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Max Muncy is a perfect example of how service time could be adjusted

With incredible production at such a late age, it shows how an age-based service time could make more sense.

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MLB: NLDS-Washington Nationals at Los Angeles Dodgers Jayne Kamin-Oncea-USA TODAY Sports

Late bloomers are a fascinating archetype in baseball. José Bautista is probably the modern example I think about the most, a slugger who didn’t hit his stride until 29. Nelson Cruz, as another example, was really only a superstar hitter in his 30s. Those two were lucky enough to make plenty of money throughout their career—Bautista to the tune of $103 million, Cruz just a shade under at $99 million.

That required a very fortuitous time where teams were still willing to shell out money for older sluggers, and I’m talking about less than a decade ago. Bautista received five years and $64 million from the age of 31 to 35, and then the Blue Jays were perfectly fine with taking him year to year given his retirement soon after. Cruz was signed to four years and $57 million at the age of 34.

Now we’re talking about another late bloomer, this time by the name of Max Muncy. Muncy, like both Bautista and Cruz was a non-factor until the age of 27 when he burst on to the scene with the Dodgers in 2018 after being cut by the Athletics and spending two years languishing in Triple-A.

His debut at 27 means that his free agency would hit at 33; this usually wouldn’t be an issue for late bloomers that aren’t that good, but Muncy almost immediately became a star. He placed in the top 15 in MVP voting both in 2018 and 2019, and he hit a collective .256/.381/.545 with 70 home runs over 1070 plate appearances. That’s no fluke.

In fact, he’s been worth, by most WAR measures, about 10 wins over just the past two seasons alone, and that’s setting aside his very valuable 129 wRC+ in the postseason. You don’t need a TI-84 to calculate that, with a conservative estimate, Muncy has been worth about $80 million or more in surplus value in just those two seasons.

He has made just the league minimum, too, and with his first-year arbitration on the horizon with a projected number of between $4 million and $4.675 million, the Dodgers instead opted to extend him for three years and $26 million with a fourth-year option for $13 million, which would cover his first year of free agency.

Obviously, good for him. I love late bloomers exactly for the reason they can still get payouts despite nearly flaming out by their late-20s, and Muncy is a testament to that sticktoitiveness. That being said, it also lays out a model for exactly why free agency is pretty broken, putting aside the usual arguments about buying out arbitration (where they undercut his desired earnings) and his free agent year.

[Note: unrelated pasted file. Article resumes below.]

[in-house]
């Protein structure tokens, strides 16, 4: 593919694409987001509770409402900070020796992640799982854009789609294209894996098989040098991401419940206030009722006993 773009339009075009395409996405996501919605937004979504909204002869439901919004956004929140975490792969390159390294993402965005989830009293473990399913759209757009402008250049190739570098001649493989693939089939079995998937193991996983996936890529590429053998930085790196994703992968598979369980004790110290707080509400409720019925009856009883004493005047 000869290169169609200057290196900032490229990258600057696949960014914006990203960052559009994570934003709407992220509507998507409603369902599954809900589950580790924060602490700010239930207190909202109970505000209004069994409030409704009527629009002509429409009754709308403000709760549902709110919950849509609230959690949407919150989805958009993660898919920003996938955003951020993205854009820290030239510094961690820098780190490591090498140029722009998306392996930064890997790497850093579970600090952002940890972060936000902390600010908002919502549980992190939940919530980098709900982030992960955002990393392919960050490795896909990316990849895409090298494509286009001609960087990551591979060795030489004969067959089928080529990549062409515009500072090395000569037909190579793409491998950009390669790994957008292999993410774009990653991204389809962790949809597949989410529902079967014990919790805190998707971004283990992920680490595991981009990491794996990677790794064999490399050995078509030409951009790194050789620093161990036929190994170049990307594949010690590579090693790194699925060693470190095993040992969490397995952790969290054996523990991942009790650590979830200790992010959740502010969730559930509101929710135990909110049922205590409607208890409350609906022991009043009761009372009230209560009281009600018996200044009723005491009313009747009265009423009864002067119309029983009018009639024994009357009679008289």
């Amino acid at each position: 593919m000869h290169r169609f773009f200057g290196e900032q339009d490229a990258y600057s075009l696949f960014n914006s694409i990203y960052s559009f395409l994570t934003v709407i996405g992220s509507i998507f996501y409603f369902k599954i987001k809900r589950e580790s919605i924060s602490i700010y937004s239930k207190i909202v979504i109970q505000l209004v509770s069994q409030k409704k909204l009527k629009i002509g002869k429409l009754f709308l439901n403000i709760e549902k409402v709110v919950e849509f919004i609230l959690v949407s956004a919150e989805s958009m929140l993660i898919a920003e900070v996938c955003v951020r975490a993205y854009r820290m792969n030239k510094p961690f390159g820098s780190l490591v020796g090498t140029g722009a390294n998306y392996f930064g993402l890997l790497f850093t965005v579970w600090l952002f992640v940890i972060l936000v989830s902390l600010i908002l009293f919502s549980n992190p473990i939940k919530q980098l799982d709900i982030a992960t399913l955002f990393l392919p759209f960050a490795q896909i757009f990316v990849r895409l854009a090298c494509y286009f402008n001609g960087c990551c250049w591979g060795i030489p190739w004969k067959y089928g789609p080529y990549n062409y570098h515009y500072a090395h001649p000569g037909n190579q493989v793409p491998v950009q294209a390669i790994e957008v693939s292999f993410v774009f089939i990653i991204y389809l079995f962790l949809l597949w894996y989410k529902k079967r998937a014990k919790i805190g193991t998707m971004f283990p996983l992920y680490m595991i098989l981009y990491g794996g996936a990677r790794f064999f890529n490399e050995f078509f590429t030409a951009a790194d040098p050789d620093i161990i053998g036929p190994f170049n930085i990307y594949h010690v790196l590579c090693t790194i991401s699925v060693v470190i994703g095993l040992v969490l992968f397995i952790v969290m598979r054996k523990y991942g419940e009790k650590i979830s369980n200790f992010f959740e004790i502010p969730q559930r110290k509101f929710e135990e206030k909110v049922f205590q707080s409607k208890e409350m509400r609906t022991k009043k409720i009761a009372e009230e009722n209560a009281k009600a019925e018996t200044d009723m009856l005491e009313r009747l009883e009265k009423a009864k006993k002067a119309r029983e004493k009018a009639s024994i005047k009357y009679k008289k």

The problem is that most players are in fact not Muncy and do not become immediate stars even if they do become late bloomers. The more likely outcome is that they spend years and years grinding it out in the minors only to finally get their cup of coffee, and what they receive is the league minimum scaled to playing time, so if you get to play a third of a season you make just under $175,000.

That’s not too bad, but you’ve also been paid below a living wage for nearly a decade at this point, and even if you were to stick with the club, you would need to hold on for dear life to make up for all that lost time. In a word, you have both age and the service time clock working against you.

In the wake of the landmark Kris Bryant case, people within the MLBPA are probably asking the same questions. According to The Athletic and Evan Drellich, and this is just speculation, he says that, “A major overhaul might determine free agency eligibility by age, rather than days of service. Or the players could offer to mix in a component of age into the current system: Once a player reaches X age or Y service, he is a free agent.”

This changes the Muncy formula entirely. If the union is able to say that free agency is 29—period—then Muncy can essentially leap-frog service time and jump straight to earning money once he’s an effective player. Seems much more fair.

Not only that, it addresses the concerns around that cup-of-coffee player. Maybe they’re nearing the end of their patience and they just can’t seem to crack it, and now they’re about 27 or 28. Instead of giving up on the sport they grind it out until they can at least qualify for free agent eligibility, and once they are able to get on the 26-man (still weird saying that), they can secure a one-year, higher-than-league-minimum deal after just a year of service time. We really have no idea the number of players who have quit and would have stuck around for that chance.

While Muncy is the lucky one, cashing in on his arbitration years and at least a year of free agency, most late bloomers have the unfortunate bad luck of nearing their physical peak just as their baseball skills round into form. For both him and the sport, and in the wake of nearly no relief from the service time manipulation world we live in, an age-based service time clock could give the rare late bloomer the bump he so desperately needs.